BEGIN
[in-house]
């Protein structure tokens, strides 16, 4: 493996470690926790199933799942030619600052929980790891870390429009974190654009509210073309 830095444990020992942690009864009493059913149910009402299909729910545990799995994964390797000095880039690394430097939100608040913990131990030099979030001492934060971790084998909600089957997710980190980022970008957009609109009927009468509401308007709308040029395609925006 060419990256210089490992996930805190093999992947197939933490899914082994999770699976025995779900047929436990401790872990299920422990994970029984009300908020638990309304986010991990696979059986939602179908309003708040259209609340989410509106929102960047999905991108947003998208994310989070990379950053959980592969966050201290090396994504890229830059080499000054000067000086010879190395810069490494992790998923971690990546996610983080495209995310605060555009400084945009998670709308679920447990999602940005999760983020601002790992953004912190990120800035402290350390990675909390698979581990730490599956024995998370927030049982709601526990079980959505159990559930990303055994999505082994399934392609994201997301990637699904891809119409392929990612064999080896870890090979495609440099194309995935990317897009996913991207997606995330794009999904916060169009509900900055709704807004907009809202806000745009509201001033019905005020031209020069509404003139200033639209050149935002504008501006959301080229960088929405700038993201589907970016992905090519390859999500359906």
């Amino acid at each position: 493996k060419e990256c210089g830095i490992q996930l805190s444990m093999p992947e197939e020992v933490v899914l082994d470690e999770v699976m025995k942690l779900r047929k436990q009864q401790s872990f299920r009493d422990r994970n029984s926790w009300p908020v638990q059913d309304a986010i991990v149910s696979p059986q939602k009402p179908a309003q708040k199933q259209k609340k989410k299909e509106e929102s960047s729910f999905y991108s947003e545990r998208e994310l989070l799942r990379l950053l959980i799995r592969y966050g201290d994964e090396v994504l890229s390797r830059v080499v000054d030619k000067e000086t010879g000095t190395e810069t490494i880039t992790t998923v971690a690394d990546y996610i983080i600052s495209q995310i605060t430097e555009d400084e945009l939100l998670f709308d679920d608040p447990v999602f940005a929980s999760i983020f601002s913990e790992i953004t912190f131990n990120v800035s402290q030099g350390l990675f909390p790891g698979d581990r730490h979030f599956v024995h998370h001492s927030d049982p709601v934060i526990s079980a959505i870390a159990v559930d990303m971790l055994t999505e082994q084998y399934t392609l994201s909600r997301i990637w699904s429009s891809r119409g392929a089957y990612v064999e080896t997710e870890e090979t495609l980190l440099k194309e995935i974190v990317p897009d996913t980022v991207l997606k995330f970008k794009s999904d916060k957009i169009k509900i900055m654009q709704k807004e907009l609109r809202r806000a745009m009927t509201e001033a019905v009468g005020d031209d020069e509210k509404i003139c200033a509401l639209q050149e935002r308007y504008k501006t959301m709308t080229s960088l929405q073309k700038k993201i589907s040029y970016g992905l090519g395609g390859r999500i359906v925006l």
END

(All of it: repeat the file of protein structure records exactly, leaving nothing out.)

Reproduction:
[in-house]
């Protein structure tokens, strides 16, 4: 493996470690926790199933799942030619600052929980790891870390429009974190654009509210073309 830095444990020992942690009864009493059913149910009402299909729910545990799995994964390797000095880039690394430097939100608040913990131990030099979030001492934060971790084998909600089957997710980190980022970008957009609109009927009468509401308007709308040029395609925006 060419990256210089490992996930805190093999992947197939933490899914082994999770699976025995779900047929436990401790872990299920422990994970029984009300908020638990309304986010991990696979059986939602179908309003708040259209609340989410509106929102960047999905991108947003998208994310989070990379950053959980592969966050201290090396994504890229830059080499000054000067000086010879190395810069490494992790998923971690990546996610983080495209995310605060555009400084945009998670709308679920447990999602940005999760983020601002790992953004912190990120800035402290350390990675909390698979581990730490599956024995998370927030049982709601526990079980959505159990559930990303055994999505082994399934392609994201997301990637699904891809119409392929990612064999080896870890090979495609440099194309995935990317897009996913991207997606995330794009999904916060169009509900900055709704807004907009809202806000745009509201001033019905005020031209020069509404003139200033639209050149935002504008501006959301080229960088929405700038993201589907970016992905090519390859999500359906």
């Amino acid at each position: 493996k060419e990256c210089g830095i490992q996930l805190s444990m093999p992947e197939e020992v933490v899914l082994d470690e999770v699976m025995k942690l779900r047929k436990q009864q401790s872990f299920r009493d422990r994970n029984s926790w009300p908020v638990q059913d309304a986010i991990v149910s696979p059986q939602k009402p179908a309003q708040k199933q259209k609340k989410k299909e509106e929102s960047s729910f999905y991108s947003e545990r998208e994310l989070l799942r990379l950053l959980i799995r592969y966050g201290d994964e090396v994504l890229s390797r830059v080499v000054d030619k000067e000086t010879g000095t190395e810069t490494i880039t992790t998923v971690a690394d990546y996610i983080i600052s495209q995310i605060t430097e555009d400084e945009l939100l998670f709308d679920d608040p447990v999602f940005a929980s999760i983020f601002s913990e790992i953004t912190f131990n990120v800035s402290q030099g350390l990675f909390p790891g698979d581990r730490h979030f599956v024995h998370h001492s927030d049982p709601v934060i526990s079980a959505i870390a159990v559930d990303m971790l055994t999505e082994q084998y399934t392609l994201s909600r997301i990637w699904s429009s891809r119409g392929a089957y990612v064999e080896t997710e870890e090979t495609l980190l440099k194309e995935i974190v990317p897009d996913t980022v991207l997606k995330f970008k794009s999904d916060k957009i169009k509900i900055m654009q709704k807004e907009l609109r809202r806000a745009m009927t509201e001033a019905v009468g005020d031209d020069e509210k509404i003139c200033a509401l639209q050149e935002r308007y504008k501006t959301m709308t080229s960088l929405q073309k700038k993201i589907s040029y970016g992905l090519g395609g390859r999500i359906v925006l």